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Kris
March 2nd, 2004, 08:55 AM
March 2, 2004

New York's Grid Not at Fault in Blackout, State Board Says

By IAN URBINA

The New York State power grid performed properly and did not contribute to the blackout on Aug. 14, according to an initial report released yesterday by a state regulatory agency.

The report did not explain why, if the grid functioned properly in New York, the state was nonetheless vulnerable to the largest blackout in North American history, a cascading loss of power that affected millions of people in eight states and Canada.

William M. Flynn, chairman of the state's Public Service Commission, which conducted the review, said in a written statement that there was no evidence of failures in the operation of the grid in New York. He faulted Midwest utilities for hesitating to warn other utilities of the magnitude of the disturbances on Aug. 14.

The report found that New York utilities and regulators had aggressively applied lessons learned from prior blackouts, and it complimented the New York utilities for restoring power within 30 hours. The report also emphasized the need for utilities to explore backup sources of power, citing nearly 346,000 telephone customers who lost dial tones and the inability of many emergency medical personnel to start up their life-saving equipment.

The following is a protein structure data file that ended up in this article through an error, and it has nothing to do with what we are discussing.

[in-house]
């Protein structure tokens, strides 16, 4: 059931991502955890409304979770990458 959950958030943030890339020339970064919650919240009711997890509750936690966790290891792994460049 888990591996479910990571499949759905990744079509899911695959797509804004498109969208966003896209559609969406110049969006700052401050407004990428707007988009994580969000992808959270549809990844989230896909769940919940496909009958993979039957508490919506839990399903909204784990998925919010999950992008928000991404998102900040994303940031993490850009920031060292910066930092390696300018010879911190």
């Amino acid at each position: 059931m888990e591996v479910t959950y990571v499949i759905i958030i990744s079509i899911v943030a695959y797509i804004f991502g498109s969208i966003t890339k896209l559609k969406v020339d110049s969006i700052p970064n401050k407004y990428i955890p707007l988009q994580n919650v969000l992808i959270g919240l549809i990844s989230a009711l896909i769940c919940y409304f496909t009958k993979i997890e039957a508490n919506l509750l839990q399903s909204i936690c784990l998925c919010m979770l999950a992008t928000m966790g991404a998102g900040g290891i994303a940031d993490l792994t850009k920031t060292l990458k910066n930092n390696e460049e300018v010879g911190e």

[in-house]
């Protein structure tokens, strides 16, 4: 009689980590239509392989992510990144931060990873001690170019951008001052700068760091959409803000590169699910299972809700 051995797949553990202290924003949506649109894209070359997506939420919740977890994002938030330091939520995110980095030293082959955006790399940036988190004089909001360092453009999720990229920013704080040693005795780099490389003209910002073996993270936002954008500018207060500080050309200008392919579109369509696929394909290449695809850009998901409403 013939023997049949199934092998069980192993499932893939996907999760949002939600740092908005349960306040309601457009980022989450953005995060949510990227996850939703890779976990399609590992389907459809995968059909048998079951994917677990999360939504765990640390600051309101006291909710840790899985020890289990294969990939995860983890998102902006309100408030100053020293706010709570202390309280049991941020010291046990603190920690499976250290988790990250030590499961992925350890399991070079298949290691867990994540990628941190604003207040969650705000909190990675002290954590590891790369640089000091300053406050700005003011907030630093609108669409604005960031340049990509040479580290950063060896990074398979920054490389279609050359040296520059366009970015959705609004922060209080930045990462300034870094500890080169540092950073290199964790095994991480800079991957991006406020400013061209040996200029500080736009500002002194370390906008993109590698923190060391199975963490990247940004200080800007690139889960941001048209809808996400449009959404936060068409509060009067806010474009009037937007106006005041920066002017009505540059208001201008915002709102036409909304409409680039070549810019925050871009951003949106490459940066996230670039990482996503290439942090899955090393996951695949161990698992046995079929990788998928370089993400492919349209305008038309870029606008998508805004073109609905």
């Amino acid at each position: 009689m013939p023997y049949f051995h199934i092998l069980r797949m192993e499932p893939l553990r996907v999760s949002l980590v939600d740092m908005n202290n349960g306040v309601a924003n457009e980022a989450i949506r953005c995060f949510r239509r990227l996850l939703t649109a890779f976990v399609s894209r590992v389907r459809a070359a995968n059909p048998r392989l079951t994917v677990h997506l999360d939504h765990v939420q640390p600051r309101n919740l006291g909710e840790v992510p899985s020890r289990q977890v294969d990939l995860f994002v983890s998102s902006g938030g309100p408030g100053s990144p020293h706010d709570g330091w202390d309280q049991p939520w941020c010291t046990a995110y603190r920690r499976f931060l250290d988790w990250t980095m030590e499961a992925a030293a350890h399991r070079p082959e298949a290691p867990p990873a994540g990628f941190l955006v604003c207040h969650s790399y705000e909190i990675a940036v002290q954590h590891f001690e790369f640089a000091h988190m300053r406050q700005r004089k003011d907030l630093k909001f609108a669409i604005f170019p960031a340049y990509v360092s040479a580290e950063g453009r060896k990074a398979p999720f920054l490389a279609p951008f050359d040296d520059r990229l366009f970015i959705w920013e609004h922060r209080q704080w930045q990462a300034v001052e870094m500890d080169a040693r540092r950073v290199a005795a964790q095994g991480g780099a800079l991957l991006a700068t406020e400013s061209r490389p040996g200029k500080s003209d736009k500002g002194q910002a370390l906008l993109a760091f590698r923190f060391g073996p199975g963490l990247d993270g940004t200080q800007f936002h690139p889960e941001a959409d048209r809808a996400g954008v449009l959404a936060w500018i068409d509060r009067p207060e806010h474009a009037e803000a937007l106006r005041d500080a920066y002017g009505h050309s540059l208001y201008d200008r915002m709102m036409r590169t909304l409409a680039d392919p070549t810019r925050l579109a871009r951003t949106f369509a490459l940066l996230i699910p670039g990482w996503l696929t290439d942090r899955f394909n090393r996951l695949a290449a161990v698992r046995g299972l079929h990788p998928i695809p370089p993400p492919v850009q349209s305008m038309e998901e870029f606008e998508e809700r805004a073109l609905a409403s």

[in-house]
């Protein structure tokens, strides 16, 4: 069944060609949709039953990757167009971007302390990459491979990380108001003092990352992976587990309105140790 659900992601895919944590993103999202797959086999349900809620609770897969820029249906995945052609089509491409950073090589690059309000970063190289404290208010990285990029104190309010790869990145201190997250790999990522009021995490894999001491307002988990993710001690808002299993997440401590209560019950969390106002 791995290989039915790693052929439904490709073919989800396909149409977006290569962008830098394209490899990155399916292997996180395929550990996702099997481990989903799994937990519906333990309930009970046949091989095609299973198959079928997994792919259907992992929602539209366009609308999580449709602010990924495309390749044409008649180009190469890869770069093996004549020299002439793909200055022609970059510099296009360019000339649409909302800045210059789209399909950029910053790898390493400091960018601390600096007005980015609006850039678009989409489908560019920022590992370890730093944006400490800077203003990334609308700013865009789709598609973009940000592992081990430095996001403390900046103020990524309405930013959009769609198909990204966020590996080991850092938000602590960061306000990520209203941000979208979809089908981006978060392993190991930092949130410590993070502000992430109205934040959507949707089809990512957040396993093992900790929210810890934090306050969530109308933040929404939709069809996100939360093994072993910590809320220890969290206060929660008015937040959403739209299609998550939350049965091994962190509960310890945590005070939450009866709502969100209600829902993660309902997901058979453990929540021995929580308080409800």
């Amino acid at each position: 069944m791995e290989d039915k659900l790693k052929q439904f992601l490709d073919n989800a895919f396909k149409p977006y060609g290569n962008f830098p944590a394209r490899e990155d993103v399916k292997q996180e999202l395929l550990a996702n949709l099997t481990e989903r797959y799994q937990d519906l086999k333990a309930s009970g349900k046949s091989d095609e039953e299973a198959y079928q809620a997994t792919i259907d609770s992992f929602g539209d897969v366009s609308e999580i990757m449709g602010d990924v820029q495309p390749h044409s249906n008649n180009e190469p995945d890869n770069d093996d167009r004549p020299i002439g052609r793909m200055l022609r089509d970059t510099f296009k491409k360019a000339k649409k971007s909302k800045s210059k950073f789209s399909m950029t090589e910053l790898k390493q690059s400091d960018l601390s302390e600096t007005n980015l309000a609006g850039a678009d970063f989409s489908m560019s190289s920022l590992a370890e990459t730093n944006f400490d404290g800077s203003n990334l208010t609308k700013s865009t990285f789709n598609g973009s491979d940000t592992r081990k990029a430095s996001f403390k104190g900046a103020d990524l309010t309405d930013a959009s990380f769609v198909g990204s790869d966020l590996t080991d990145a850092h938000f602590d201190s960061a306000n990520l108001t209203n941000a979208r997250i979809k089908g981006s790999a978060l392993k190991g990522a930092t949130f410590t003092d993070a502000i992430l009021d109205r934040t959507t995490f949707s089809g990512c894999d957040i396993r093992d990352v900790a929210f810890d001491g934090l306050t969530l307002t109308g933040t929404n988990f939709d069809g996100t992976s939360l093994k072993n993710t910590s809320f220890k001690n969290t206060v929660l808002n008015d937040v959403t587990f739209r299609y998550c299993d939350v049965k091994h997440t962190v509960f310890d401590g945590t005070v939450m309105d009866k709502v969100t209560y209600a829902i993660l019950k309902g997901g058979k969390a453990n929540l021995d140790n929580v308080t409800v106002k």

A final version of the report is expected in the next few months. Mr. Flynn said he expected it to include an analysis of the electric system and the state's ability to withstand external power surges.

Assemblyman Paul D. Tonko, a Democrat who represents Schenectady and is chairman of the Energy Committee, said: "I think most people are waiting to see that draft. But for now, I'll say that blaming tree branches in Ohio for putting out the lights on Broadway does not make any sense."

In November, a national panel of government and industry officials found that the blackout had been initiated by a series of human and computer failures at an Ohio power company, FirstEnergy, as untrimmed tree limbs sagged and touched power lines, causing the system to start to fail. The panel also found that the regional agency that was supposed to oversee the Ohio utility had failed to catch the problem early enough and had later violated national regulations in hesitating to alert neighboring power companies to the situation. The panel is expected to release a final and more comprehensive report in the coming months.